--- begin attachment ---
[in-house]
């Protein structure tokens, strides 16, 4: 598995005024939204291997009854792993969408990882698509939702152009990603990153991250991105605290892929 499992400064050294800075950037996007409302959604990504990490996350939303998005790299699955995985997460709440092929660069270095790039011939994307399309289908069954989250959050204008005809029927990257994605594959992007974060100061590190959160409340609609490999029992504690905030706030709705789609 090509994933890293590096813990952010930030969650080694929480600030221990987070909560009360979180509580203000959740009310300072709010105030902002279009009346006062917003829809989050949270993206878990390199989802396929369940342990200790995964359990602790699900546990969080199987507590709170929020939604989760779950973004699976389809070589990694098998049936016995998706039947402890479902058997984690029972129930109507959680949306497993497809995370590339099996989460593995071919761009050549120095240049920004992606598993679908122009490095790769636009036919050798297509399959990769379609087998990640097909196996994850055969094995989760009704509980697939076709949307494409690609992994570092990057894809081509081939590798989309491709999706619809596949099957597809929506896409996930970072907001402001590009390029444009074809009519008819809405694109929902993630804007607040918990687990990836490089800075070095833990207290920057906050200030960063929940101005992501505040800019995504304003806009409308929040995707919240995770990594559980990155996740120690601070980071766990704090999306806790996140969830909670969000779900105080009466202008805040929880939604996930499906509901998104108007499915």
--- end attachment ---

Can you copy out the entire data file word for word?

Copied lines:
[in-house]
């Protein structure tokens, strides 16, 4: 598995005024939204291997009854792993969408990882698509939702152009990603990153991250991105605290892929 499992400064050294800075950037996007409302959604990504990490996350939303998005790299699955995985997460709440092929660069270095790039011939994307399309289908069954989250959050204008005809029927990257994605594959992007974060100061590190959160409340609609490999029992504690905030706030709705789609 090509994933890293590096813990952010930030969650080694929480600030221990987070909560009360979180509580203000959740009310300072709010105030902002279009009346006062917003829809989050949270993206878990390199989802396929369940342990200790995964359990602790699900546990969080199987507590709170929020939604989760779950973004699976389809070589990694098998049936016995998706039947402890479902058997984690029972129930109507959680949306497993497809995370590339099996989460593995071919761009050549120095240049920004992606598993679908122009490095790769636009036919050798297509399959990769379609087998990640097909196996994850055969094995989760009704509980697939076709949307494409690609992994570092990057894809081509081939590798989309491709999706619809596949099957597809929506896409996930970072907001402001590009390029444009074809009519008819809405694109929902993630804007607040918990687990990836490089800075070095833990207290920057906050200030960063929940101005992501505040800019995504304003806009409308929040995707919240995770990594559980990155996740120690601070980071766990704090999306806790996140969830909670969000779900105080009466202008805040929880939604996930499906509901998104108007499915």